- Apple. The 27″ iMac is terrific for most graphics processing, and the 21″ is a great general workstation. For a graphics workstation, be sure to get a video card with its own memory (rather than borrowing from the logic board memory), and the more RAM and processor speed, the better. For a general workstation, 8gb RAM is probably more than adequate.
- Dell. Dell is our preferred Windows desktop provider. We recommend Dell Optiplex desktop computers because they are Dell’s enterprise (optimized for corporate networks) line of desktop computers. These reliable systems come in a number of configurations. Our basic church desktop spec is an Optiplex 7040 small form factor (3.4ghz Intel i7 Quad Core processor, 8gb RAM, 180gb flash storage, Gigabit NIC, 22″ monitor, keyboard, and optical mouse) running Windows 10 Pro. With a 3-year next business day on-site warranty, the cost should be under $1200.
- Notebooks & Tablets
- Apple. Most Mac users will be very happy with a MacBook Air configured with 8gb RAM and 256gb of flash storage. For those doing higher-end graphics, though, a MacBook Pro is the only way to go because it’s Apple’s only notebook with the option of getting a video card that has its own RAM.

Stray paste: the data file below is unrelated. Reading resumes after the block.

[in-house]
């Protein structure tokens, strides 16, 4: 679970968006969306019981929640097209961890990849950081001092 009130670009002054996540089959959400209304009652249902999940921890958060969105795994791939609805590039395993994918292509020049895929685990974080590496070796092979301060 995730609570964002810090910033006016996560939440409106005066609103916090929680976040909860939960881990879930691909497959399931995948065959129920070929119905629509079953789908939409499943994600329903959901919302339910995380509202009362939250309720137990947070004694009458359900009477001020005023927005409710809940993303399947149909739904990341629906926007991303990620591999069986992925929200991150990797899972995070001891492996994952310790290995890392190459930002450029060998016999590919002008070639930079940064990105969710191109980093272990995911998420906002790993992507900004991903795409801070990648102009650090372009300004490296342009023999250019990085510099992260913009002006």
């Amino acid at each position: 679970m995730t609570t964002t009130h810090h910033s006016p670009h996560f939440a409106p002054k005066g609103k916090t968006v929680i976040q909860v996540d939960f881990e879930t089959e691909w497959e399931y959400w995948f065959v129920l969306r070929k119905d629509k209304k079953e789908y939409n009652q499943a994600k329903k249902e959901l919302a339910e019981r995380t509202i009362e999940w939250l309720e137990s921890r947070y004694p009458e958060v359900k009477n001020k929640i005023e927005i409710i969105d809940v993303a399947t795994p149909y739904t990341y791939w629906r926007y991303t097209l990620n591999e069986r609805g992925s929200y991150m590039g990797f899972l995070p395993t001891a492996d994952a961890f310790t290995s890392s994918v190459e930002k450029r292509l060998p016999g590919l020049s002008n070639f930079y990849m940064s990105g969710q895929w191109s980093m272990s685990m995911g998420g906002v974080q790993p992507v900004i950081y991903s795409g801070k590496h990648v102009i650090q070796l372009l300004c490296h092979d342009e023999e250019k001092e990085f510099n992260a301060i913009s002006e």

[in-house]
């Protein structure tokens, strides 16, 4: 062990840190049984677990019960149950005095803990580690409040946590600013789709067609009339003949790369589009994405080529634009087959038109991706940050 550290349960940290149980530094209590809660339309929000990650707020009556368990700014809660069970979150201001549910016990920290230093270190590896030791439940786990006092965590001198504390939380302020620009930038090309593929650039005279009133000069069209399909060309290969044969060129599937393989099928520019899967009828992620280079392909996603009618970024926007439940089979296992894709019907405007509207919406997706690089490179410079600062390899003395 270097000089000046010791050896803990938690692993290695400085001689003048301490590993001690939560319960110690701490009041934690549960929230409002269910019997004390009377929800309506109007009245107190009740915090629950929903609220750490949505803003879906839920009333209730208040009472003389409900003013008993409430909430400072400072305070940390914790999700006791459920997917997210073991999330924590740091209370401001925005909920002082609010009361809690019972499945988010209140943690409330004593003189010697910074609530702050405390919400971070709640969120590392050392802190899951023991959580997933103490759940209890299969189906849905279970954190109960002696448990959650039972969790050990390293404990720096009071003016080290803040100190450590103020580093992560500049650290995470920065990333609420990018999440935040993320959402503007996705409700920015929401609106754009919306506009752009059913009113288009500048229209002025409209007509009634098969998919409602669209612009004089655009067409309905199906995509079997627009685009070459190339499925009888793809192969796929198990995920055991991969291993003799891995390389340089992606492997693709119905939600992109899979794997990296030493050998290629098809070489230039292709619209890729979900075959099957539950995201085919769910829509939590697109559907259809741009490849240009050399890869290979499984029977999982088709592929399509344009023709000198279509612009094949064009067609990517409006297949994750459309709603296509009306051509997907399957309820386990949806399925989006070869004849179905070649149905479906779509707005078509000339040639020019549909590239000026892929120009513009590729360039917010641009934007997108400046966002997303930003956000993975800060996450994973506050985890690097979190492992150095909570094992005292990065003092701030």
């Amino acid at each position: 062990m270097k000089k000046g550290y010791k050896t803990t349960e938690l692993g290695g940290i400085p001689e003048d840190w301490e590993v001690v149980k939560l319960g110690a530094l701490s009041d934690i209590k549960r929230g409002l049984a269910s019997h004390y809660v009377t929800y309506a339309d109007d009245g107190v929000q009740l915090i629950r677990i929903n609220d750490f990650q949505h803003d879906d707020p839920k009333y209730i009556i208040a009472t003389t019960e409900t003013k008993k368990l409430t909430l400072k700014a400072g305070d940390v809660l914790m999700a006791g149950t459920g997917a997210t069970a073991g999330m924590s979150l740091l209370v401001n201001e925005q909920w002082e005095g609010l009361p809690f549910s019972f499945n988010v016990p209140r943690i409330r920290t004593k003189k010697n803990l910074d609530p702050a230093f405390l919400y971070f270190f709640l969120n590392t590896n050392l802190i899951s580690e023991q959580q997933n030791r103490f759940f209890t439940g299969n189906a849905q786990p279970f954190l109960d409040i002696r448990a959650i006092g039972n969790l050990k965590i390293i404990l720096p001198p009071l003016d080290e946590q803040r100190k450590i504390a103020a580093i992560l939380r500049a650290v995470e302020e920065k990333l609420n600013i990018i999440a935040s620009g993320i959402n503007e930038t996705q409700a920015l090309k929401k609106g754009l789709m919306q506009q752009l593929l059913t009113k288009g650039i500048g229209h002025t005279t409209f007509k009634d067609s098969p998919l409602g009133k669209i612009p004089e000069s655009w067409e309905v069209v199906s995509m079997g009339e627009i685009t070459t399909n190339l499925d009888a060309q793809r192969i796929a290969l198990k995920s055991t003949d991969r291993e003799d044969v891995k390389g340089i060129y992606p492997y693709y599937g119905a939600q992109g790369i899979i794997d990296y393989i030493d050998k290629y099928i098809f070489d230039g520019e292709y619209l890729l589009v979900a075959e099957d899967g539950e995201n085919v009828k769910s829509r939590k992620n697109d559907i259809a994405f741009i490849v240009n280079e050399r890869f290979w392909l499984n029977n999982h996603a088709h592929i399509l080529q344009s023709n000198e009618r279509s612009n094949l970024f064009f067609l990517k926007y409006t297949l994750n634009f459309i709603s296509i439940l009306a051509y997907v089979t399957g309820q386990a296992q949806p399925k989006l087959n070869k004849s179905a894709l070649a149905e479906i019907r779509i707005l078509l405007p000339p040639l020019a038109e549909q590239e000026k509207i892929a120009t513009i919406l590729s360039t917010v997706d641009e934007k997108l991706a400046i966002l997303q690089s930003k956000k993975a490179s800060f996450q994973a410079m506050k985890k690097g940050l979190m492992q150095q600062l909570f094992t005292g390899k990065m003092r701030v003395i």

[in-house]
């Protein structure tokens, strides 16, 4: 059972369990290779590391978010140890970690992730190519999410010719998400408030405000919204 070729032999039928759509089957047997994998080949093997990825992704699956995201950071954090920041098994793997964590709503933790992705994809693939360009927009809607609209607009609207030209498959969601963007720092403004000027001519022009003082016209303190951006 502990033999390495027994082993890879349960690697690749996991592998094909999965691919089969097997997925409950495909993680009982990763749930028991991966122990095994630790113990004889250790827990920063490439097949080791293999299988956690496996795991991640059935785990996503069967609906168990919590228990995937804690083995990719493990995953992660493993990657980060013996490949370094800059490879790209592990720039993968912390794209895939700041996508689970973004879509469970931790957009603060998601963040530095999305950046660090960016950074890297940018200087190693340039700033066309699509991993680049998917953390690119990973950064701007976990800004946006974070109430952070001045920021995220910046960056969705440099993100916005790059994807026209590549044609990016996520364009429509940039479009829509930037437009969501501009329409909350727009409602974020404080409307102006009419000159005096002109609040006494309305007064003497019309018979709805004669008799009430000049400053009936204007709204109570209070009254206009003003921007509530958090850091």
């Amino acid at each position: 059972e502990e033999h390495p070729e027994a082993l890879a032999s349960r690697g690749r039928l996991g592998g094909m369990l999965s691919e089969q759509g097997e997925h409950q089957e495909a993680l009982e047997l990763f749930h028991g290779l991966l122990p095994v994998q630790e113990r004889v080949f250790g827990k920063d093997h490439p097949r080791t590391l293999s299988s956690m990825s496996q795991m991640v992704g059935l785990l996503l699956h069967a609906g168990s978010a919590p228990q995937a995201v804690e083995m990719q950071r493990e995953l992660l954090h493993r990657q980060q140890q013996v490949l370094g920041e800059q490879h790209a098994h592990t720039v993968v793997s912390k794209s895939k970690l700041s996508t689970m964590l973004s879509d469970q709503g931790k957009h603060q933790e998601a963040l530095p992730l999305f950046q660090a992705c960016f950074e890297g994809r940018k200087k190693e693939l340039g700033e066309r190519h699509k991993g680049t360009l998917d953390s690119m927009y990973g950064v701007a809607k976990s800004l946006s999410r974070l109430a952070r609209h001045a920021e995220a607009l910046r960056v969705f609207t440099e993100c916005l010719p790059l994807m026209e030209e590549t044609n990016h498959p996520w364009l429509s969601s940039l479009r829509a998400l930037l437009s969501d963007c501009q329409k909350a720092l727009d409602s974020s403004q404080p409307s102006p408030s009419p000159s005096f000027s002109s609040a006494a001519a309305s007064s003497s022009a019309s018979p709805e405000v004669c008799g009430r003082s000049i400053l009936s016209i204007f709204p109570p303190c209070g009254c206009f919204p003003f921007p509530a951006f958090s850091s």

- Dell. For those wanting a more traditional notebook, we recommend the Dell Latitude 5470 (2.6 i7 Dual Core processor, 8gb RAM, 128gb flash storage). With Dell’s 3-year next business day on-site warranty including accident coverage, the cost is about $1560.
- Microsoft. Surprise! For those wanting a Windows tablet, you can’t beat the Microsoft Surface Pro 4. Under 2lbs, configured with an i7 processor, 8gb RAM, and 128gb flash storage, and docking station, the cost is about $1980.
Servers come in many shapes and sizes. Because ministry teams rely so heavily on these systems (the most important part of the network), they need to be engineered with The Right Stuff.